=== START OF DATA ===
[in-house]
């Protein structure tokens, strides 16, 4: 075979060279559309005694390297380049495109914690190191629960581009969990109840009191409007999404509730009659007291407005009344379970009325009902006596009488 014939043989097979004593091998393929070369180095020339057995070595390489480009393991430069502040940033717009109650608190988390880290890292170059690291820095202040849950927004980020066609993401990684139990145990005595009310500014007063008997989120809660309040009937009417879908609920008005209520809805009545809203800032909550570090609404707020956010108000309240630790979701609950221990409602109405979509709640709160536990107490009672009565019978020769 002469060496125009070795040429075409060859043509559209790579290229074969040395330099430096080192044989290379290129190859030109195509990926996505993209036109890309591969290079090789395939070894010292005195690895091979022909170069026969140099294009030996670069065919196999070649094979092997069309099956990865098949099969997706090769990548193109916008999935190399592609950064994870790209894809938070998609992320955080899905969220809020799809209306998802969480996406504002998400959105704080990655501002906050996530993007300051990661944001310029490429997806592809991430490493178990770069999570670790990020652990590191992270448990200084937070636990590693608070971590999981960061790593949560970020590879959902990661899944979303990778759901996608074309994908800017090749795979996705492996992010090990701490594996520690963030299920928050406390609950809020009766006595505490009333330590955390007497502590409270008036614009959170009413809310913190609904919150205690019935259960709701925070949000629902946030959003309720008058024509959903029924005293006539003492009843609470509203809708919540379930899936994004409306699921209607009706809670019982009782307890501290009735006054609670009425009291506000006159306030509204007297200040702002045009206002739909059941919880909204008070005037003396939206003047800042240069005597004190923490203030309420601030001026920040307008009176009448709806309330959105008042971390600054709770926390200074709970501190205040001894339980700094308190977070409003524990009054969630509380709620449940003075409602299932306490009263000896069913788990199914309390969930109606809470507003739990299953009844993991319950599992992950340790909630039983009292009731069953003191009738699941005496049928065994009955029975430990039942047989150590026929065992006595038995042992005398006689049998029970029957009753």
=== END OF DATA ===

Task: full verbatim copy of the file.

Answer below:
[in-house]
């Protein structure tokens, strides 16, 4: 075979060279559309005694390297380049495109914690190191629960581009969990109840009191409007999404509730009659007291407005009344379970009325009902006596009488 014939043989097979004593091998393929070369180095020339057995070595390489480009393991430069502040940033717009109650608190988390880290890292170059690291820095202040849950927004980020066609993401990684139990145990005595009310500014007063008997989120809660309040009937009417879908609920008005209520809805009545809203800032909550570090609404707020956010108000309240630790979701609950221990409602109405979509709640709160536990107490009672009565019978020769 002469060496125009070795040429075409060859043509559209790579290229074969040395330099430096080192044989290379290129190859030109195509990926996505993209036109890309591969290079090789395939070894010292005195690895091979022909170069026969140099294009030996670069065919196999070649094979092997069309099956990865098949099969997706090769990548193109916008999935190399592609950064994870790209894809938070998609992320955080899905969220809020799809209306998802969480996406504002998400959105704080990655501002906050996530993007300051990661944001310029490429997806592809991430490493178990770069999570670790990020652990590191992270448990200084937070636990590693608070971590999981960061790593949560970020590879959902990661899944979303990778759901996608074309994908800017090749795979996705492996992010090990701490594996520690963030299920928050406390609950809020009766006595505490009333330590955390007497502590409270008036614009959170009413809310913190609904919150205690019935259960709701925070949000629902946030959003309720008058024509959903029924005293006539003492009843609470509203809708919540379930899936994004409306699921209607009706809670019982009782307890501290009735006054609670009425009291506000006159306030509204007297200040702002045009206002739909059941919880909204008070005037003396939206003047800042240069005597004190923490203030309420601030001026920040307008009176009448709806309330959105008042971390600054709770926390200074709970501190205040001894339980700094308190977070409003524990009054969630509380709620449940003075409602299932306490009263000896069913788990199914309390969930109606809470507003739990299953009844993991319950599992992950340790909630039983009292009731069953003191009738699941005496049928065994009955029975430990039942047989150590026929065992006595038995042992005398006689049998029970029957009753």